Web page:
This chapter is titled “gimme that pudding”, within part 2:  Do Whatever You Like.  In this case, “pudding” is synonymous for awards, accolades and acknowledgement.  What cracks me up about this chapter is that Amy and Tina Fey come up with a scheme at the 2012 Emmy’s to pretend that they are fake actors in the audience representing some fake movie.  But they were also up for their  (real) category.  So when each was announced, they’d snuggle up to some celebrities.  In Amy’s case, she decided to sit on George Clooney’s lap (and didn’t really bother to tell him or his people that was going to happen).  Ask for forgiveness, right?  That’s what I do, and I’m lucky it’s mostly worked this far.  The stunt is funny and silly and reminds me of the shenanigans that I pull with my lady friends.  And I totally agree that it’s better to do things together and have those experiences rather than win some award or accolades.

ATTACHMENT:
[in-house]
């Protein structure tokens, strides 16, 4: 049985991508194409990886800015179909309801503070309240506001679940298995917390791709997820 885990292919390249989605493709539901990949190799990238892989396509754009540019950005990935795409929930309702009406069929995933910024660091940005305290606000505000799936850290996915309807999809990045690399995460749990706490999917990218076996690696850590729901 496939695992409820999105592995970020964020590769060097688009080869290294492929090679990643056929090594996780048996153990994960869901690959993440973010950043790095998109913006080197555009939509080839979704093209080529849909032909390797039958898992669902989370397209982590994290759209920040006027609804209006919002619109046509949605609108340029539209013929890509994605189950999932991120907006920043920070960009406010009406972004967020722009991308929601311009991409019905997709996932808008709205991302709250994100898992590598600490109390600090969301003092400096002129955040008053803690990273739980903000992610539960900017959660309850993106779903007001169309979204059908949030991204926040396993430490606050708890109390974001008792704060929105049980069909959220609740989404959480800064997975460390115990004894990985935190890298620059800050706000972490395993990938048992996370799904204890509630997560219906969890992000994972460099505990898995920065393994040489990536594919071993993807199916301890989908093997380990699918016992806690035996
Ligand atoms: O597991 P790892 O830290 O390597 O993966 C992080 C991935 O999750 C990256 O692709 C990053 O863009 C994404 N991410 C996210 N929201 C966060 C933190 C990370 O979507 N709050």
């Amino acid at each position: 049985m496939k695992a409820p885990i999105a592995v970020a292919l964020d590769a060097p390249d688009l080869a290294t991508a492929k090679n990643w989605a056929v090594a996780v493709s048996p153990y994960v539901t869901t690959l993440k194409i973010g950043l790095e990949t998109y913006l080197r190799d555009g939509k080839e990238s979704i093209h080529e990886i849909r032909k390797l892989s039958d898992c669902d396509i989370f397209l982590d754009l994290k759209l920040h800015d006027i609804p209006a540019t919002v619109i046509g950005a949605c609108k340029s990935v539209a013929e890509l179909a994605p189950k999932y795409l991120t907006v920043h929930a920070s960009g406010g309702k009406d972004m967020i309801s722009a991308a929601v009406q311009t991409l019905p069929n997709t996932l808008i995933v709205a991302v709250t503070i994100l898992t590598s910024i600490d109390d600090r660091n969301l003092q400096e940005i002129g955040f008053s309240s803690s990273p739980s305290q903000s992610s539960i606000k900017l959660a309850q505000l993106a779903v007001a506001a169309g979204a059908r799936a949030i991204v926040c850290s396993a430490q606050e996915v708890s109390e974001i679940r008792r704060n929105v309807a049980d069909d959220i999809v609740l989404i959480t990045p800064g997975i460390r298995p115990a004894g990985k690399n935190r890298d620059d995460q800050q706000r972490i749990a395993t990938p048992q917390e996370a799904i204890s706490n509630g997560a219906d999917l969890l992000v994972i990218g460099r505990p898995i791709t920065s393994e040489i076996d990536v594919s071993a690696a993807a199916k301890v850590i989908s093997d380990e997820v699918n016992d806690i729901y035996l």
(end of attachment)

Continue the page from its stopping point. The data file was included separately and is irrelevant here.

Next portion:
I love this quote from Amy, “You have to be where you are to get where you want to go.”  I think she’s referring to being in the moment, really being in the moment to get yourself to the next place you’re supposed to go.  I don’t have my book with me right now so I can’t check, and I really want to publish this post.

Funniest chapter:  “Obligatory Drug Stories”

Most analogous to running a small business:  Chapter on How a Movie is Made (again, I don’t have my book, so that’s the best I can remember).  It gives you the job descriptions of all those people who get movies made, and it just reminds me that the small biz owner wears all the hats (initially), but that you really want to be the coveted Producer.